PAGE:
An incredible thing just happened: I got an email from my WordPress system telling me it just got a notification from someone else’s blogging system that someone has linked to a post on this blog! 🙂
Called a Track Back, these kinds of messages used to happen all the time. Now they are so noisy and spammy that almost no one uses them; and fewer people blog, it seems. But this is what blogging is made for: not just for blogging but for connecting.
The blogger in question is a professional development specialist named Kate Pinner. Kate puts up posts each weekend with a few curated links to things she found online that inspired learning on her part, she shares those links with her readers and then she offers some of her own perspective on what the links discuss.
She adds value to her readers’ time online by hand selecting good content and by adding good thinking, by weaving links together and adding context. She adds value to the lives of those of us she links to by distributing our content to a new audience and adding new thinking to the conversation.
I of course clicked through and read Kate’s post to see what she said about my post, but I also navigated around her site to learn about her. I liked what I saw and subscribed to her feed in Feedly so I can learn from her in the future.
Kate, if you’re reading this (and if the Track Back worked, you are) – I see you’re in the same city I am but work in a different industry. I like learning a lot too and would love to have coffee with you in the Little Bird office downtown sometime if you’re interested. (It’s a real pretty office.)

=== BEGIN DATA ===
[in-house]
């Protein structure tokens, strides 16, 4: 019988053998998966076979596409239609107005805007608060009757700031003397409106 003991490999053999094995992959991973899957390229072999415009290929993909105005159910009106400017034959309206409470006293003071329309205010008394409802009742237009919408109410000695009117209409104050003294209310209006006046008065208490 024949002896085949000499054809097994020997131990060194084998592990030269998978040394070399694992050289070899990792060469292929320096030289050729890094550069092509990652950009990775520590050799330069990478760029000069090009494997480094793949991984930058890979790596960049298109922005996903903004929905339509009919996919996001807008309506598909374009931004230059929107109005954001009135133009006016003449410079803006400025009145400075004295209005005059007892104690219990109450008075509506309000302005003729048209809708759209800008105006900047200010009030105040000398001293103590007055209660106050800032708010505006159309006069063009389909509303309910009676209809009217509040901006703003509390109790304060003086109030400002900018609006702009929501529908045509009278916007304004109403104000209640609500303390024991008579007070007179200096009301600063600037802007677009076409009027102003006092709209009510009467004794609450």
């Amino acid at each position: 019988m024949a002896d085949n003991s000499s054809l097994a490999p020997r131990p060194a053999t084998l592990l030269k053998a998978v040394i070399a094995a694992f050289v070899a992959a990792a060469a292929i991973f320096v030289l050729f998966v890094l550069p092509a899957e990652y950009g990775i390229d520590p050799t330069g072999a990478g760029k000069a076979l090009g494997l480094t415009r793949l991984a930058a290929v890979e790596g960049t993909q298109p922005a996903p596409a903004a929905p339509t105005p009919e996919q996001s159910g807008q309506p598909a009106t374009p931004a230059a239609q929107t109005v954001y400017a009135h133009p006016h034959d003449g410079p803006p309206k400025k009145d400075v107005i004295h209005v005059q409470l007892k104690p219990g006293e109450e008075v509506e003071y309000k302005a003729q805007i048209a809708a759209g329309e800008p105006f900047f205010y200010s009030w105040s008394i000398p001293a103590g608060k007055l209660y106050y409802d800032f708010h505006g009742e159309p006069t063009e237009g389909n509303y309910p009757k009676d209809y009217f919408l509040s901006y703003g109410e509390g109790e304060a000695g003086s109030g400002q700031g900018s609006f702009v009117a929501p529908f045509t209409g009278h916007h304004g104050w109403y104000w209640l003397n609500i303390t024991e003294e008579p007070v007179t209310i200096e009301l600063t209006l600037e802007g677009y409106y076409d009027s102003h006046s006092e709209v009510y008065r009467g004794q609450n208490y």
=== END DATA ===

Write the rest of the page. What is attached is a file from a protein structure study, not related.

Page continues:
And that, my friends, is how it’s done. (Coffee an optional bonus.)
The software is made to make connection easy, we just have to add value and be interesting so that when we reach out and touch someone, we’re a blessing and not a spammy curse. You can do it on Twitter with @ replies, you can do it on Facebook or LinkedIn, but long form blogging makes it easier to bring your half of the magic. The social software brings half the magic, you have to bring the rest.
That’s how I quit my job and became a professional blogger, just doing that stuff above. That’s how I raised millions of dollars to build a company that makes discovery of experts and emerging content online easier. By blogging, thinking and linking.
It’s an incredible opportunity. Thank you Ev Williams. Thank you Matt Mullenweg. Thank you Dave Winer. Thank you everyone else who helped make this incredible technology for us to learn together through.
Thank you, internet! Now if you’ll excuse me, I’m going to see what other cool things I can find on Kate Pinner’s blog.
NTEN helps nonprofits learn to use the web effectively.